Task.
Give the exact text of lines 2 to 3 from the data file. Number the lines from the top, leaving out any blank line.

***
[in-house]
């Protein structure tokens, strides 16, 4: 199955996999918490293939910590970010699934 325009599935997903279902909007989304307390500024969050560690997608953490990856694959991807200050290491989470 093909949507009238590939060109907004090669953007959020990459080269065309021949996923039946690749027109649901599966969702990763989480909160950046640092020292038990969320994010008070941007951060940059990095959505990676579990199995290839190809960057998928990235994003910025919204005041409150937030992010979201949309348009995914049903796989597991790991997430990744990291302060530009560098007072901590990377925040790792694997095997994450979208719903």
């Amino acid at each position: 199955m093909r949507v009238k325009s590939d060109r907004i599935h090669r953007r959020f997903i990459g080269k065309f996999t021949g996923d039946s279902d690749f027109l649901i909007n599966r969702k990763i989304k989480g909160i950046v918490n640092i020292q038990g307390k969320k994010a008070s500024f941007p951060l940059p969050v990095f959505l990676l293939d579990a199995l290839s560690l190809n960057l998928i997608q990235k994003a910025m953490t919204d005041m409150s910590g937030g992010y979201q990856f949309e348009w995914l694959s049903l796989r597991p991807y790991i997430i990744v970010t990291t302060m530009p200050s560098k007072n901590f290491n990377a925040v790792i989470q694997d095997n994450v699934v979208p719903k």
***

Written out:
């Protein structure tokens, strides 16, 4: 199955996999918490293939910590970010699934 325009599935997903279902909007989304307390500024969050560690997608953490990856694959991807200050290491989470 093909949507009238590939060109907004090669953007959020990459080269065309021949996923039946690749027109649901599966969702990763989480909160950046640092020292038990969320994010008070941007951060940059990095959505990676579990199995290839190809960057998928990235994003910025919204005041409150937030992010979201949309348009995914049903796989597991790991997430990744990291302060530009560098007072901590990377925040790792694997095997994450979208719903």
């Amino acid at each position: 199955m093909r949507v009238k325009s590939d060109r907004i599935h090669r953007r959020f997903i990459g080269k065309f996999t021949g996923d039946s279902d690749f027109l649901i909007n599966r969702k990763i989304k989480g909160i950046v918490n640092i020292q038990g307390k969320k994010a008070s500024f941007p951060l940059p969050v990095f959505l990676l293939d579990a199995l290839s560690l190809n960057l998928i997608q990235k994003a910025m953490t919204d005041m409150s910590g937030g992010y979201q990856f949309e348009w995914l694959s049903l796989r597991p991807y790991i997430i990744v970010t990291t302060m530009p200050s560098k007072n901590f290491n990377a925040v790792i989470q694997d095997n994450v699934v979208p719903k």